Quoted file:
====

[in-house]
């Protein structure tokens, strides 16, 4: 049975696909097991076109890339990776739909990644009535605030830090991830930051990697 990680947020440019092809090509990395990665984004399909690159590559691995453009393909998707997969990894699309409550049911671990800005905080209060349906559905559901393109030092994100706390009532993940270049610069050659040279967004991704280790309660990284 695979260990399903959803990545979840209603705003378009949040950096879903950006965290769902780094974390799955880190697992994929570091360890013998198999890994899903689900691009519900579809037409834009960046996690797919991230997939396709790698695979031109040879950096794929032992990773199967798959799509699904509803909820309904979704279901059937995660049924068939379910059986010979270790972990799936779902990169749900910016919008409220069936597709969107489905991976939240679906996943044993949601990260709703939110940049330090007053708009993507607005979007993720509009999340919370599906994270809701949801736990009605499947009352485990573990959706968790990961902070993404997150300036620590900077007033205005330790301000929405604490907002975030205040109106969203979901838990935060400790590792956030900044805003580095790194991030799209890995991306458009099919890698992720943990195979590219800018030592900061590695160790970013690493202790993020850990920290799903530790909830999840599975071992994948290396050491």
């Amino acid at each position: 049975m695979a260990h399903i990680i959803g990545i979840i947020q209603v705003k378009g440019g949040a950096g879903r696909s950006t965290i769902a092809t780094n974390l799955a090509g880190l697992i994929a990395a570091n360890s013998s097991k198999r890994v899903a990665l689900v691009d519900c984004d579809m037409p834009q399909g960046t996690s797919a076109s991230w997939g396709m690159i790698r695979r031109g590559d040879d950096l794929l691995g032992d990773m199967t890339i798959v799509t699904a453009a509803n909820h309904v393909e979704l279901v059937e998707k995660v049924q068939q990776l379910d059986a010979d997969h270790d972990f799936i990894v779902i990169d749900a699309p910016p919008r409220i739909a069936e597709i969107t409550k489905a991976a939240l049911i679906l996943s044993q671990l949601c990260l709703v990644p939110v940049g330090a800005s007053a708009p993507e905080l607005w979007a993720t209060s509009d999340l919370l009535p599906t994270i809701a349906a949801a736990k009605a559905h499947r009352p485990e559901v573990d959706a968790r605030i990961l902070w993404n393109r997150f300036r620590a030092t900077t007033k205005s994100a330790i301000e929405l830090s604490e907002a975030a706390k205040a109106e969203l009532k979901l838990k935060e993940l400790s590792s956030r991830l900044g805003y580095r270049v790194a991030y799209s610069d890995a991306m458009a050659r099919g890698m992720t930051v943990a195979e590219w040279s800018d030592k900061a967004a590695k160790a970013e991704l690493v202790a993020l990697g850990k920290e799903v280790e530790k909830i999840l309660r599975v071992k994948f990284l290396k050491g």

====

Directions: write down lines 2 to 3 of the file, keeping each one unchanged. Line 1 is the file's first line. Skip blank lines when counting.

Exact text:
């Protein structure tokens, strides 16, 4: 049975696909097991076109890339990776739909990644009535605030830090991830930051990697 990680947020440019092809090509990395990665984004399909690159590559691995453009393909998707997969990894699309409550049911671990800005905080209060349906559905559901393109030092994100706390009532993940270049610069050659040279967004991704280790309660990284 695979260990399903959803990545979840209603705003378009949040950096879903950006965290769902780094974390799955880190697992994929570091360890013998198999890994899903689900691009519900579809037409834009960046996690797919991230997939396709790698695979031109040879950096794929032992990773199967798959799509699904509803909820309904979704279901059937995660049924068939379910059986010979270790972990799936779902990169749900910016919008409220069936597709969107489905991976939240679906996943044993949601990260709703939110940049330090007053708009993507607005979007993720509009999340919370599906994270809701949801736990009605499947009352485990573990959706968790990961902070993404997150300036620590900077007033205005330790301000929405604490907002975030205040109106969203979901838990935060400790590792956030900044805003580095790194991030799209890995991306458009099919890698992720943990195979590219800018030592900061590695160790970013690493202790993020850990920290799903530790909830999840599975071992994948290396050491």
């Amino acid at each position: 049975m695979a260990h399903i990680i959803g990545i979840i947020q209603v705003k378009g440019g949040a950096g879903r696909s950006t965290i769902a092809t780094n974390l799955a090509g880190l697992i994929a990395a570091n360890s013998s097991k198999r890994v899903a990665l689900v691009d519900c984004d579809m037409p834009q399909g960046t996690s797919a076109s991230w997939g396709m690159i790698r695979r031109g590559d040879d950096l794929l691995g032992d990773m199967t890339i798959v799509t699904a453009a509803n909820h309904v393909e979704l279901v059937e998707k995660v049924q068939q990776l379910d059986a010979d997969h270790d972990f799936i990894v779902i990169d749900a699309p910016p919008r409220i739909a069936e597709i969107t409550k489905a991976a939240l049911i679906l996943s044993q671990l949601c990260l709703v990644p939110v940049g330090a800005s007053a708009p993507e905080l607005w979007a993720t209060s509009d999340l919370l009535p599906t994270i809701a349906a949801a736990k009605a559905h499947r009352p485990e559901v573990d959706a968790r605030i990961l902070w993404n393109r997150f300036r620590a030092t900077t007033k205005s994100a330790i301000e929405l830090s604490e907002a975030a706390k205040a109106e969203l009532k979901l838990k935060e993940l400790s590792s956030r991830l900044g805003y580095r270049v790194a991030y799209s610069d890995a991306m458009a050659r099919g890698m992720t930051v943990a195979e590219w040279s800018d030592k900061a967004a590695k160790a970013e991704l690493v202790a993020l990697g850990k920290e799903v280790e530790k909830i999840l309660r599975v071992k994948f990284l290396k050491g």